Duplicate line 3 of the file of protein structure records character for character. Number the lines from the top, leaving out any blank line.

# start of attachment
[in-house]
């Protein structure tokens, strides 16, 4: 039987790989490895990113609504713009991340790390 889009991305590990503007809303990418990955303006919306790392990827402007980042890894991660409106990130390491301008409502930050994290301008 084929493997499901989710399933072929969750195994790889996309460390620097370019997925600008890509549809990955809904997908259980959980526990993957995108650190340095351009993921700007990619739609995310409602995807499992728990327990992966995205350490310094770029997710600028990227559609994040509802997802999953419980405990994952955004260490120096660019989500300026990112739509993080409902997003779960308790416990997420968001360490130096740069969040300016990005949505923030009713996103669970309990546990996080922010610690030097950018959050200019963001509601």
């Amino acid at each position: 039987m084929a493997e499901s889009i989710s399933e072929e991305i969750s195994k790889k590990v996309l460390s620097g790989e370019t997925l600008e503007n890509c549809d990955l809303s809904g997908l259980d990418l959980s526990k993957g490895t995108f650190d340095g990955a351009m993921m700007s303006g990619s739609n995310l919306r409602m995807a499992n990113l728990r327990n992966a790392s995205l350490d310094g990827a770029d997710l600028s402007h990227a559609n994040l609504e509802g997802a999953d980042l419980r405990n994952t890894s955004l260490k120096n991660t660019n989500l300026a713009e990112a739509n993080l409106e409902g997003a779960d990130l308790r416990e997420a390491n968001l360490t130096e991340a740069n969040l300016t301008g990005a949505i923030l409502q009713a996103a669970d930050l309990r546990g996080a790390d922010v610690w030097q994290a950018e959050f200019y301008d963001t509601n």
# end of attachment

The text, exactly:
């Amino acid at each position: 039987m084929a493997e499901s889009i989710s399933e072929e991305i969750s195994k790889k590990v996309l460390s620097g790989e370019t997925l600008e503007n890509c549809d990955l809303s809904g997908l259980d990418l959980s526990k993957g490895t995108f650190d340095g990955a351009m993921m700007s303006g990619s739609n995310l919306r409602m995807a499992n990113l728990r327990n992966a790392s995205l350490d310094g990827a770029d997710l600028s402007h990227a559609n994040l609504e509802g997802a999953d980042l419980r405990n994952t890894s955004l260490k120096n991660t660019n989500l300026a713009e990112a739509n993080l409106e409902g997003a779960d990130l308790r416990e997420a390491n968001l360490t130096e991340a740069n969040l300016t301008g990005a949505i923030l409502q009713a996103a669970d930050l309990r546990g996080a790390d922010v610690w030097q994290a950018e959050f200019y301008d963001t509601n």